• 5 years ago, it was the G Drive, for example. Service was a support contract. Scale meant adding more boxes
    • Now with AWS leading the way, you have a shared, worldwide, low-latency infrastructure with low ping times - all in the same cloud
  • What does the future hold?
    • A way to measure the quality of a cloud service, similar to how you can rate your experience in an ecommerce environment

Corey Haines, Facilitator, Coderetreat: "Effective Development From Full-page Refresh to Real-time Interactions"

  • Deploy on Day One
    • Every minute you're not deploying is a minute you're not getting feedback from users
    • Cut down the feedback cycle
    • As you develop, get it infront of the customer - you want to have the ability to quickly see if what you're building is what you should be building
  • The Feynman Problem-Solving Algorithm:
    • 1. Write the problem down
    • 2. Think hard
    • 3. Write the solution down (that's a lot of what coding itself actually is)
    • There's often controversy about whether to code, think, wait, etc
    • What's missing from the Feynman Algorithm: 4. Repeat!
    • And the key here, is to do this as fast as possible
  • "The 5 Whys"
    • "I want XXX"
    • Why?
    • "Because XXX"
    • Why? (Obviously this is an annoying exercise, but fundamental)
    • By constantly asking yourself why you're building this first, or adding this feature in that manner, and continuing to ask until you get to the real root of the problem, you force yourself to address your problem correctly without bias
    • For fancy new "shiny objects" (new tech), have your side projects and hobbies. For your real world apps - do what's right and do what works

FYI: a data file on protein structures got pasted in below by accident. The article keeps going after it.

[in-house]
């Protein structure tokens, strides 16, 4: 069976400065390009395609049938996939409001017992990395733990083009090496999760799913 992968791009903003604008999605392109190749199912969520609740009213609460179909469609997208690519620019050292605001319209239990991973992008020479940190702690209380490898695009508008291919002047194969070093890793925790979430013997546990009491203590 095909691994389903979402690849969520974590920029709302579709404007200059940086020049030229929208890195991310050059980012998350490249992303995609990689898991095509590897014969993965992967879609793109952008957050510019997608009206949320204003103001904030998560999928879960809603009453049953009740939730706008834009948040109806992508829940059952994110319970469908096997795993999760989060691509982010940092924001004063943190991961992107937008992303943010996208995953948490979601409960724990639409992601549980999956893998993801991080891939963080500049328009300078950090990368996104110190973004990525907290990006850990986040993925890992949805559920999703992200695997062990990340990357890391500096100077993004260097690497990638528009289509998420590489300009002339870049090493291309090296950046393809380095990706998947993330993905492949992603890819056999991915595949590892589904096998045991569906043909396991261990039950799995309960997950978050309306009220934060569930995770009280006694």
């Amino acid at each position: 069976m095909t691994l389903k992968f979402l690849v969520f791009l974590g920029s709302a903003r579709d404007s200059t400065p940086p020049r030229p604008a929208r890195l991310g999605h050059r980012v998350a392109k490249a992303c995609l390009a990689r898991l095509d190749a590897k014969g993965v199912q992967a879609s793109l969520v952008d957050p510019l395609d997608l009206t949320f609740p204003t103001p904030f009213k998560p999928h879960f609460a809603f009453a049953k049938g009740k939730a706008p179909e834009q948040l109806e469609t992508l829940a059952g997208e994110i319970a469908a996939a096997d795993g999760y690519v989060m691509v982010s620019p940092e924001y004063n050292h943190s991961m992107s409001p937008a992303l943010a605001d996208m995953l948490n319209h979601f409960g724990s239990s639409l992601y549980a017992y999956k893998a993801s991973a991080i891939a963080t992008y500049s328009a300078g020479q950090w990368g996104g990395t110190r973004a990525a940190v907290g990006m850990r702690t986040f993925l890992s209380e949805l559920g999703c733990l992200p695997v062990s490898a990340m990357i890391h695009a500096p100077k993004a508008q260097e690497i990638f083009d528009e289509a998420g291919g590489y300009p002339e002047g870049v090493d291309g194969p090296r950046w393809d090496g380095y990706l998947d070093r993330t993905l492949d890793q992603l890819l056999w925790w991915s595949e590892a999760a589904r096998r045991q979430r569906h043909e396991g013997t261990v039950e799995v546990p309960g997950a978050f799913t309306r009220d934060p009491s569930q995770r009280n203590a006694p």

Here at CloudSpokes, we're very excited to be at the forefront of this new shift in enterprise development. We agree that the application developer, who can leverage many different languages and quickly solve business problems, is the future. Therefore we gear our challenges towards multi-language attempts at real-world solutions, where speed and efficiency are key, and the ultimate end goal is a seamless user experience.

As Morten states above, cloud services is the next evolution of development, and we wholeheartedly agree. We believe in services, and often look at CloudSpokes as a service to our community members and sponsors. This community rebuilt our entire site using services, and it's something we're extremely proud of.

We're also obviously big fans of Heroku, and highly recommend checking out any of their future dev events and our Heroku challenges.

Thursday, January 12, 2012

Salesforce 2 Salesforce "Data Dumper" & Obfuscator

We wrapped up or Salesforce 2 Salesforce "Data Dumper" challenge with 6 really cool submissions. It's too bad that we only had first and second place prizes as the submissions were really good! If came down to specific functionality for the tasks. We really liked elukaweski's submission as it was well documented but some of the other entries had more bells and whistles.